Trading Now

Trading Now

Monday, August 24, 2009


*Congress will never learn. Is it any wonder why then we are in this shape? Tax increases in the midst of STILL an economic disaster, is NEVER the answer, yet it's ALWAYS their solution. STOP SPENDING MY FUTURE!
Analysis: Economic reports due Tuesday might alter U.S. policies
The health of the U.S. economy and the likely size of future budget deficits will be highlighted by economic reports scheduled for release Tuesday. These reports from the Congressional Budget Office and the White House could change the direction of government policies. Among possible changes are tax increases, a one-year "tax fix," slower work on health care reform and creation of a government commission to make politically unpleasant recommendations. Forbes/Reuters (23 Aug.)


*all glory is fleeting
Asian markets sharply higher on "new wave of optimism"
Asian share markets advanced Monday after Wall Street's strong showing Friday. Japan's Nikkei 225 jumped 3.4%, Australia's S&P/ASX 200 gained 3.2% and South Korea's Kospi Composite climbed 2%. Taiwan's Taiex went up 2.8%, Hong Kong's Hang Seng Index advanced 1.7%, and both New Zealand's NZX 50 and China's Shanghai Composite rose 1.1%. The Wall Street Journal (24 Aug.)

*more on China and their ensuing financial crisis: what goes around comes around
Concerns mount about increase in bank lending in ChinaThe China Banking Regulatory Commission is considering no longer allowing subordinated debt to count toward bank capital, which would hinder loan expansion. The move is the latest indication that officials are concerned about the surge in bank lending. The Wall Street Journal (22 Aug.)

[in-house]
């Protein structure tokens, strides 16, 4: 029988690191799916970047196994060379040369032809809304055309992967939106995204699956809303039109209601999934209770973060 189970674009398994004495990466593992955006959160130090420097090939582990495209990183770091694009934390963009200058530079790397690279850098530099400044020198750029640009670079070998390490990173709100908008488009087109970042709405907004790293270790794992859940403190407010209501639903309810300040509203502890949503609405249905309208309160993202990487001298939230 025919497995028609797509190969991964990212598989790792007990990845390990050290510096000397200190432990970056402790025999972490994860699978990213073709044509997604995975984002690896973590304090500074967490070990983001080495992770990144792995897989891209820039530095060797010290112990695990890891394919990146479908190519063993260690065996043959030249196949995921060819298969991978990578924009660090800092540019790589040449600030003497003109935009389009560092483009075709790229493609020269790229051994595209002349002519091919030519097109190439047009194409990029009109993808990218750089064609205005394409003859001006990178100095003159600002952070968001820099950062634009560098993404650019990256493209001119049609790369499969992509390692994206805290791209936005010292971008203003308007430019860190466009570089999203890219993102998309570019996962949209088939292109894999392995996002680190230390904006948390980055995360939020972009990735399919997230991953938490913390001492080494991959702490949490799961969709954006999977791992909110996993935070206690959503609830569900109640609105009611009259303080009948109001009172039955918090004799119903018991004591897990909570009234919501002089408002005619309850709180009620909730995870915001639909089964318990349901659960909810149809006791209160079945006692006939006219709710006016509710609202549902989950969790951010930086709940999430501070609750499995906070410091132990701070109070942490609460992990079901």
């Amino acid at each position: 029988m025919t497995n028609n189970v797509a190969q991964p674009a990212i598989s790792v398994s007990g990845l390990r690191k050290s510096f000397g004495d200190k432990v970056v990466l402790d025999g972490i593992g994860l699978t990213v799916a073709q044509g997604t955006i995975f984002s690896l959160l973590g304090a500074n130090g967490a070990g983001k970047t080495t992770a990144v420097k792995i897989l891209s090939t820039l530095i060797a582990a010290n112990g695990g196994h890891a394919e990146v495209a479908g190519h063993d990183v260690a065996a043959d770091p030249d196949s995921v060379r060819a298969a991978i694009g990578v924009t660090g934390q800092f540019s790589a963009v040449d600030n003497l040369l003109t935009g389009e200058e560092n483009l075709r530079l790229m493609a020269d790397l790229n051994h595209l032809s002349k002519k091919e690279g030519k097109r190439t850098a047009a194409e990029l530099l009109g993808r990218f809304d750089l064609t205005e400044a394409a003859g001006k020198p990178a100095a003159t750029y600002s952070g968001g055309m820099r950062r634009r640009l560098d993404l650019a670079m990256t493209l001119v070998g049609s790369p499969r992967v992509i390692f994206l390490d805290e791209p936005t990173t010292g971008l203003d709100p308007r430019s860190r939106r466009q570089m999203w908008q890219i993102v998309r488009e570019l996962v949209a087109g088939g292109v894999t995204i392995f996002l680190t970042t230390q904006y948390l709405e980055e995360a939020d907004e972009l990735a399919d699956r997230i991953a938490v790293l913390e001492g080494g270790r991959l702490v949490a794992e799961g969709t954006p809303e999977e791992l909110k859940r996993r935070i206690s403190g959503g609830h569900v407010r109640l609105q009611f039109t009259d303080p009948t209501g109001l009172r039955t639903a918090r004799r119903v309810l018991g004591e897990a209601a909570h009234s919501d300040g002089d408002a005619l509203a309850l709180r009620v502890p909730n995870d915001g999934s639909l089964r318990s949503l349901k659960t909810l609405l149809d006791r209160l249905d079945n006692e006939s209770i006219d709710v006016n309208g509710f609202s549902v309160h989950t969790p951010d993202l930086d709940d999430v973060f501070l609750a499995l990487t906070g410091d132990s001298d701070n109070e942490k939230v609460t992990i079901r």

*what are they going to do with all those unemployed suburbanites? Give them cash and let them jack up the stock market....yeah yeah that's the ticket.
China Can Only Create Half of Jobs Needed This Year
Aug. 22 (Bloomberg) -- China can create 12 million jobs this year, about half the number needed should the economy hit an 8 percent growth target, a government official said in an online statement yesterday. The shortfall of 12 million jobs will be larger than last year, according to Yin Weimin, minister of Human Resources and Social Security. He didn’t provide a comparative number. New university graduates, workers from the countryside and low-income city residents have the biggest difficulty in landing jobs, Yin said. Opportunities at export-oriented companies have plunged because of the international financial crisis, while industry upgrades also helped reduce jobs at labor-intensive companies, he said.
“The unemployment situation remains severe,” Yin said in the statement. “The gap between supply and demand of labor has further widened.”

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